Interior. Leather Bar. I love this film. The conceit is clever, the execution is exquisite; it's funny without being knowing, it tricks you but isn't smug about it, and best of all it's about hard-core gay sex and its perception both within and without the gay community. But you know the thing I don't love about this film? James bloody Franco. I wasn't that suspicious of him before this, I just thought he was a potentially interesting guy who got lucky and was understandably riding that wave. We'd all be the same. He is, for example, a disastrous poet - truly abominable - but a press came calling so why shouldn't he publish? This felt different. This was beyond opportunism. His contribution to "Interior. Leather Bar" was patronizing, self-promoting and embarrassing. Worst of all, though, was that he didn't see it. He made a great piece of cinema a little worse, and that's a hard thing to forgive. He should have noticed this in the edit - he took a director's credit - and he should have insisted that his parts were cut down. That way he could have maintained his chosen role as Grand Queer Investigator without the attendant shambles of his tedious contributions.
Milk. Gone are the days when it was considered taboo for a straight heart throb to take on a gay role. As Harvey Milk’s partner Scott Smith, Franco was firmly in love interest territory, and firmly in “not as irritating as Diego Luna’s character” territory.
My Own Private River. After working with Van Sant on "Milk," Franco teamed up with the director again for a project related to Van Sant's queer classic "My Own Private Idaho." Franco said he's been obsessed with “Idaho” since he was a teenager, which led to “My Own Private River,” a remix of "Idaho" that puts a greater emphasis on the late River Phoenix’s performance and inserts a number of the actor's alternate takes and deleted scenes. It was an extraordinarily ambitious project that plays respectable homage to both Phoenix and "Idaho" -- and absolutely worth seeking out. Here's a Q&A with Franco about "River" from a 2012 event at New York's Film Society of Lincoln Center:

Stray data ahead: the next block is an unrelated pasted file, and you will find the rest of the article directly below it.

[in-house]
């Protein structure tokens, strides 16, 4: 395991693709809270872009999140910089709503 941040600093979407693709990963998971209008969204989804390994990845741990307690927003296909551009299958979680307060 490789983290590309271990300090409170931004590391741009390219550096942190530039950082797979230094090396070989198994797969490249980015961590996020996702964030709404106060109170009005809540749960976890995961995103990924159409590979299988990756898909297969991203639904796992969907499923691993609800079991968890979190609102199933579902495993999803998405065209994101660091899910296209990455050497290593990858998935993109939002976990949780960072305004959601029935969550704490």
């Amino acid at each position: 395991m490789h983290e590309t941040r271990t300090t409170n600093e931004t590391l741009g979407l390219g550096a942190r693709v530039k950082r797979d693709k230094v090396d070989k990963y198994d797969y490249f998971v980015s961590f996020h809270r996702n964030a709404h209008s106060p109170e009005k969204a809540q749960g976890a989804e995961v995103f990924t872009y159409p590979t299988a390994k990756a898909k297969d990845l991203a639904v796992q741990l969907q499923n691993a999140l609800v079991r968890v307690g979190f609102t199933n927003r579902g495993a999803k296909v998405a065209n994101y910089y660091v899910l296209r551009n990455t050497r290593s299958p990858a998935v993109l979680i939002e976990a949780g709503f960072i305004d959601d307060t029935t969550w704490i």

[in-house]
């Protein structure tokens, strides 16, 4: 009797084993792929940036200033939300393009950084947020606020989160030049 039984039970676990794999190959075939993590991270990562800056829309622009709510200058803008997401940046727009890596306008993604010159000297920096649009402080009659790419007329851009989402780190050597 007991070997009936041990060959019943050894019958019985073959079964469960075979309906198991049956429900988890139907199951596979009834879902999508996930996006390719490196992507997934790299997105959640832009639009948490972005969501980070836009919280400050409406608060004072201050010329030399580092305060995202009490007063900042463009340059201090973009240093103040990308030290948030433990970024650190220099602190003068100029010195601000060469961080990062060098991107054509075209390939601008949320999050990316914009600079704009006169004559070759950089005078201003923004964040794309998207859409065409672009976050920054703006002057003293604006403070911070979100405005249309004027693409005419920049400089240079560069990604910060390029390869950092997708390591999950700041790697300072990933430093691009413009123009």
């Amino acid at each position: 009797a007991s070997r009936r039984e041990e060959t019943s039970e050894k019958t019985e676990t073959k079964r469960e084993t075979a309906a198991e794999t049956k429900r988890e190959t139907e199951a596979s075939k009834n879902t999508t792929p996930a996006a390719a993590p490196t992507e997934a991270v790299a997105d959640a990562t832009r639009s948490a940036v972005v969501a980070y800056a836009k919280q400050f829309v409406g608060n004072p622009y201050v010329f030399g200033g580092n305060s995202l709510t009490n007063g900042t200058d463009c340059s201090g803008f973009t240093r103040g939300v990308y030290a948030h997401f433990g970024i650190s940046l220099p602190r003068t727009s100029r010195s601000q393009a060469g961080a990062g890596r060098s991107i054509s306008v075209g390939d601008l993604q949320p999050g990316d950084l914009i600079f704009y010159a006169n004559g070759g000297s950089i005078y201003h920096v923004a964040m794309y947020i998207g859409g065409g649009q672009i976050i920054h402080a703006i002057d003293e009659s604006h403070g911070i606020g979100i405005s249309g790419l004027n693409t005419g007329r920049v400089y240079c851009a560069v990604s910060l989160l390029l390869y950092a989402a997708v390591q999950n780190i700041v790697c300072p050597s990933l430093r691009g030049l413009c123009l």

Sal. Franco chose to make one of his first directorial efforts a well-intentioned exploration of one of the very first Hollywood actors to come out publicly: Sal Mineo. Played in the film by Val Lauren (who would later start in "Interior. Leather Bar."), Mineo's homosexuality is explored through a chronicle of the final day of his life (he was stabbed to death at the age of 37). It was an early example of the meta-ness of Franco's work, given he portrayed Mineo's "Rebel Without a Cause" (more on the gay subtext of that film here) co-star James Dean in the 2001 TV biopic "James Dean" -- which, given Dean himself is a considerable gay icon -- probably warrants a spot on this list in itself.
This is the End. Last year's apocalypse-by-way-of-Hollywood-satire comedy "This Is The End" is sure to become a cult classic soon enough (it's the best comedy of last year, as far as we're concerned), and once again finds James Franco playing himself -- and poking fun at his sexuality (which he seems to do best when offering it through a comic lens). It plays up Franco as a narcissist who is in love with Seth Rogen (who co-directed the film and also stars as himself) and includes the following quotable care of Danny McBride as he refuses to believe the world is ending: “James Franco didn’t suck any dick last night? Now I know y’all are trippin’.” The film also was the beginning of a faux gay series of collaborations between Franco and Rogen. For one, they hilariously spoofed Kim and Kayne late last year by making a super gay shot-for-shot remake of their bizarro "Bound 2" video for no apparent reason other than to entertain us (and to lead to this).